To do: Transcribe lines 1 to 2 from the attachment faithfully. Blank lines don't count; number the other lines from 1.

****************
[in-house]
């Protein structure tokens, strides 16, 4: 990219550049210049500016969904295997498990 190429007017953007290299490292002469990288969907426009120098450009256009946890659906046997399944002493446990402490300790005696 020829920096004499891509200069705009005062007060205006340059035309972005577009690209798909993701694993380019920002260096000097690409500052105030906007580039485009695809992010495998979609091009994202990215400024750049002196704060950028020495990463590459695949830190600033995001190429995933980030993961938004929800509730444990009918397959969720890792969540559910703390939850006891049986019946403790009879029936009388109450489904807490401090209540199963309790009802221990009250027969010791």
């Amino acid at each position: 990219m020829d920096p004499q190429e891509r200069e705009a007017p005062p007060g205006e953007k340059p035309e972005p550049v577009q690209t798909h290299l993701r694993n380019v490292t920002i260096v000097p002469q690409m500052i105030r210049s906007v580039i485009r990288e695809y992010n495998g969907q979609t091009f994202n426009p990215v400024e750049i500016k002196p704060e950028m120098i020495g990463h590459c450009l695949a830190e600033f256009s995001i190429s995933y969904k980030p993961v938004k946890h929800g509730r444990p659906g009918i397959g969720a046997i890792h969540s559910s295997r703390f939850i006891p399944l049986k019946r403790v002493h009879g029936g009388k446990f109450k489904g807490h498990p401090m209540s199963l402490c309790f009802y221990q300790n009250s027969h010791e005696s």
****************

[in-house]
């Protein structure tokens, strides 16, 4: 990219550049210049500016969904295997498990 190429007017953007290299490292002469990288969907426009120098450009256009946890659906046997399944002493446990402490300790005696 020829920096004499891509200069705009005062007060205006340059035309972005577009690209798909993701694993380019920002260096000097690409500052105030906007580039485009695809992010495998979609091009994202990215400024750049002196704060950028020495990463590459695949830190600033995001190429995933980030993961938004929800509730444990009918397959969720890792969540559910703390939850006891049986019946403790009879029936009388109450489904807490401090209540199963309790009802221990009250027969010791």